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Supporting Sagan leads to Tour ticket for King

  • By Gregor Brown
  • Published Jun. 19, 2013
Cannondale's Ted King will make his Tour de France debut next week and will ride in support of Peter Sagan. Photo: Graham Watson | www.grahamwatson.com

Ted King’s Tour de France debut comes thanks to putting in the miles for Cannondale’s star, Peter Sagan. After a successful run in the classics and years of domestique duties, the 30-year-old American will line up for cycling’s biggest event on June 29.

“I wouldn’t register it as giddy, but it’s something I’ve been striving for for a long time,” King told VeloNews in a telephone interview Wednesday morning. “The crux of my 2013 season has been to make the Tour team — I’m absolutely thrilled. And it’s still almost two weeks before the race starts, still plenty of time to absorb this and get ready for the race.”

King trains at altitude this week in La Molina, a ski resort high up in the Pyrenees and a one- or two-hour drive from his base in Girona, Spain. It is a just setting for him to reflect on his accomplishments this season and what is in store at the Tour de France.

Sagan, a 23-year-old from Slovakia, was strong from start of the year through the classics. Though he failed to win any of the Monuments, he was near the bull’s eye throughout. King assisted Sagan each time, helping him place second in Milano-Sanremo, second in E3 Harelbeke, first in Ghent-Wevelgem, second in Ronde van Vlaanderen, and first in Brabantse Pijl.

The Italian team wants that same support for its star in the Tour de France, where Sagan won three stages and the green jersey in his debut last year.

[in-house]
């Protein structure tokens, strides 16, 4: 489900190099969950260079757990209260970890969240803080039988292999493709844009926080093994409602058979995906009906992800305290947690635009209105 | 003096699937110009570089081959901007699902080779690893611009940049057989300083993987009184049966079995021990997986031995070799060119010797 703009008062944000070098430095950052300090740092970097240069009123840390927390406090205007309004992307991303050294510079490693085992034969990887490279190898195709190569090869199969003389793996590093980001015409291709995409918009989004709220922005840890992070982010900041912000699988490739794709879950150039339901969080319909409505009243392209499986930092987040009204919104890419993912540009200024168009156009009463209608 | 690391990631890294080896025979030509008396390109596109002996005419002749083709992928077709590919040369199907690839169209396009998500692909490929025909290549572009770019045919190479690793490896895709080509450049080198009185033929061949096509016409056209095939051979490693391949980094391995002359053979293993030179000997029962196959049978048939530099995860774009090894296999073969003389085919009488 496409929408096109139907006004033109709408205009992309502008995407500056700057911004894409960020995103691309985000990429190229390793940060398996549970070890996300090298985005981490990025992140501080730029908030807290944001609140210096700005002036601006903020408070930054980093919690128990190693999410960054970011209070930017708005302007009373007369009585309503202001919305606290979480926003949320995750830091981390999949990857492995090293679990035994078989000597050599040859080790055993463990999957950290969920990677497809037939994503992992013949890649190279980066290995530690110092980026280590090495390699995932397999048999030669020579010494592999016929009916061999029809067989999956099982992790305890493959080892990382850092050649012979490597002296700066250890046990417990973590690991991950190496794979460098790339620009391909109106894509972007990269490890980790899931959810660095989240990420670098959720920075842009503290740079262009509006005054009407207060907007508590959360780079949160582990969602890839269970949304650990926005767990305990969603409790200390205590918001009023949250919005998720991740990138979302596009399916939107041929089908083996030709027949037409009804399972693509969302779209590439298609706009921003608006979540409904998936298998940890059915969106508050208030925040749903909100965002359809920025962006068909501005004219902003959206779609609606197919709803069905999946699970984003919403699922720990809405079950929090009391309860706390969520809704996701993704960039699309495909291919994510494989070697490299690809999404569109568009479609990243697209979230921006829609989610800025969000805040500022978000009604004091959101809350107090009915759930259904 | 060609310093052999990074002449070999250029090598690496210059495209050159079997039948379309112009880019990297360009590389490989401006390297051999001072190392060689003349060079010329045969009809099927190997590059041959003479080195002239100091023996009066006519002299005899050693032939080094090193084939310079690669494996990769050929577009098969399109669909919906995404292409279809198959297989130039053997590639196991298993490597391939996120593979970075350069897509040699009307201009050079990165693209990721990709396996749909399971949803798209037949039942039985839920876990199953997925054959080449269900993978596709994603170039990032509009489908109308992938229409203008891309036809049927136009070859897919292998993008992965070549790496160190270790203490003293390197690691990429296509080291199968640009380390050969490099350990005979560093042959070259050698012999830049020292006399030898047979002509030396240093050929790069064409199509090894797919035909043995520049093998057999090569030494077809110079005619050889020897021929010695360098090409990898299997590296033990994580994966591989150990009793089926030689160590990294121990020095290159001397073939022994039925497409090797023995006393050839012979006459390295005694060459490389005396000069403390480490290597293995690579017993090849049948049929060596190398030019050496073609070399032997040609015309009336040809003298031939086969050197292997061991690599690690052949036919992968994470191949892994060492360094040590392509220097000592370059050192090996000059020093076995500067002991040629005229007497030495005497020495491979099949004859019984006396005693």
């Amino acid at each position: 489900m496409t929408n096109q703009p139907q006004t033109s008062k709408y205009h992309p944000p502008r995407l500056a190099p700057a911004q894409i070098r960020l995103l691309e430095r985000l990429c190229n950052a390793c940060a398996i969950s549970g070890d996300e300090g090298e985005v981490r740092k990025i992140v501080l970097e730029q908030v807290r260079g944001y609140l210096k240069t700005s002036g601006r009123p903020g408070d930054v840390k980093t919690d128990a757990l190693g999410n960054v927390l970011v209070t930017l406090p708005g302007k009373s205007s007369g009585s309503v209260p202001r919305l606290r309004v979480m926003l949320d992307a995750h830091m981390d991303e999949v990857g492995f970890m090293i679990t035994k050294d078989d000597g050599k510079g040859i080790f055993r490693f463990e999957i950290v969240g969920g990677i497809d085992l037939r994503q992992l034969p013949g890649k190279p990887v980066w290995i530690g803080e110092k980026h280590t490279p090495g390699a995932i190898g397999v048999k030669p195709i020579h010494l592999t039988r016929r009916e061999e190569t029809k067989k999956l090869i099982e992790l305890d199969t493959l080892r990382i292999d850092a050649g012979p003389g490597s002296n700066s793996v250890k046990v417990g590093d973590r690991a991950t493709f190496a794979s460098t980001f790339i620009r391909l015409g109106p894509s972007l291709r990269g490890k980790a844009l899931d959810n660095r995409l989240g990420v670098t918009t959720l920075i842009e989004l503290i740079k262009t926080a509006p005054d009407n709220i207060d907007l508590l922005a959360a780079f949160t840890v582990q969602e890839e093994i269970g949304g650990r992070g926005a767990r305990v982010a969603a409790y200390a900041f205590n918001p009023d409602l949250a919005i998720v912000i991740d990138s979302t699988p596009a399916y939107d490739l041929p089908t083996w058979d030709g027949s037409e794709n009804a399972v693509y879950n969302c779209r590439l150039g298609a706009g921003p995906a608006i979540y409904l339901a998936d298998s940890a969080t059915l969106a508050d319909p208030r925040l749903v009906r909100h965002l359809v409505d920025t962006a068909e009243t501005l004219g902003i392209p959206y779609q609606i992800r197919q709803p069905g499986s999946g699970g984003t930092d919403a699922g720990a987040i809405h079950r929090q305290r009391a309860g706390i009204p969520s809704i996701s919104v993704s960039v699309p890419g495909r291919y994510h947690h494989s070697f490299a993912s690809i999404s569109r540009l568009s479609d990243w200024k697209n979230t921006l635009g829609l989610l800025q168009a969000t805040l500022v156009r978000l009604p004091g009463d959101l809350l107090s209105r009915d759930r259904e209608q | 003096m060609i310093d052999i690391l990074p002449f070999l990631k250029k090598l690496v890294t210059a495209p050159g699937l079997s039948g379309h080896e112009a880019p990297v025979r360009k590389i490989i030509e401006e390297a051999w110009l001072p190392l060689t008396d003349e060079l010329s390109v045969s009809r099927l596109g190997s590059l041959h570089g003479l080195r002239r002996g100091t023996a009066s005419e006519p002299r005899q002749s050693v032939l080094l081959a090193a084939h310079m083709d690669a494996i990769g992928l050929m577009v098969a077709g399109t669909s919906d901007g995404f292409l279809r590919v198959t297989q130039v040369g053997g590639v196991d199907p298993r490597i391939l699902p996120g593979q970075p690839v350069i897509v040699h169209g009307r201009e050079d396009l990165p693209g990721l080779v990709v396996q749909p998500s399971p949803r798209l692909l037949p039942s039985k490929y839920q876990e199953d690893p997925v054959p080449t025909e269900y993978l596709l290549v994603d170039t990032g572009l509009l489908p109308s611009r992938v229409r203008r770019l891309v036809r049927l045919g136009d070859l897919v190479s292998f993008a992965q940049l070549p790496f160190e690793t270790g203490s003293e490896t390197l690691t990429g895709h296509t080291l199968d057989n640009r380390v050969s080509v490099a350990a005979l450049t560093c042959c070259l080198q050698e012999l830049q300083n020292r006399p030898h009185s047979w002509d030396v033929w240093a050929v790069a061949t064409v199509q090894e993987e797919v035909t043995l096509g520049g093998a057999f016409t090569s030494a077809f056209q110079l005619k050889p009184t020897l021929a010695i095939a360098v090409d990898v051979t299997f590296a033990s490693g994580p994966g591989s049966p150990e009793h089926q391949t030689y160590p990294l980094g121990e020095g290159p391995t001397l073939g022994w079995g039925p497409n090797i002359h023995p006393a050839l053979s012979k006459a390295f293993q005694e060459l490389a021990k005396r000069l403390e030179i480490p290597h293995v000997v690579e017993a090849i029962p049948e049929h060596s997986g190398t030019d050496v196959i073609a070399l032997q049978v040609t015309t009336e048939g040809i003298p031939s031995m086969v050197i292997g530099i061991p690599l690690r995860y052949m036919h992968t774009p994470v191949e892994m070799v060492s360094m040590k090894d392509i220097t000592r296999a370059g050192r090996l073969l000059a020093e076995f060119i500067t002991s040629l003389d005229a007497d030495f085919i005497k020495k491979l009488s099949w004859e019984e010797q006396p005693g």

“You look at the roster we’re sending and it’s heavy on supporting Peter, almost exclusively. He’s calling it the perfect team for him,” King said. “He has huge aspirations to go for a second green jersey and, absolutely, the goal is to be working for him. That’s most likely where I punch my ticket.”

King said that with Sagan, the pressure is minimized.

“Peter is such a trust-worthy captain. He knows his job, handles the pressure exceptionally well for someone in his position and for someone as talented and proven as he is,” King said.

“The short answer is no, we don’t feel any undo pressure, we know the job at hand, to be racing for Peter. If you look at the season he’s having, the career he’s having, at a young age, I’m not concerned at tackling any bullet points: whether it’s one win, three wins or five wins, whatever.”

First timers

Garmin-Sharp has yet to announce its team, but Andrew Talansky is expected to help lead it. Out of the Americans due to start, he and King will be Tour first-timers.

King, who raced the Giro d’Italia, says the Tour checks another box on his list.

“It’s been a goal. I got a late start in the sport, I started in college when I was 18-19 years old, it wasn’t the aspiration when I was eight to nine years old like a lot of typical cyclists,” he said. “To find myself at Liège-Bastogne-Liège, the Giro or Paris-Roubaix, they have all been phenomenal and exciting, but you race them for what they are. The Tour is a similar one. It’s definitely sort of the last big check mark on the races I’ve wanted to do.”

Besides Sagan, King will race with Maciej Bodnar, Alessandro De Marchi, Kristjan Koren, Alan Marangoni, Moreno Moser, Fabio Sabatini, and Brian Vandborg.

FILED UNDER: News / Road / Tour de France TAGS: / / /

Gregor Brown

Gregor Brown

Bikes kept Gregor Brown out of trouble growing up in Oklahoma — BMX, freestyle and then watching Greg LeMond's Tour de France wins on CBS television's weekend highlights shows. The drama of the 1998 Tour, however, truly drew him into the fold. With a growing curiosity in European races and lifestyle, he followed his heart and established camp on Lake Como's shores in 2004. Brown has been following the Giro, the Tour and every major race in Europe since 2006. He will tell you it is about the "race within the race" – punching out the news and running to finish – but he loves a proper dinner, un piatto tipico ed un vino della zona.

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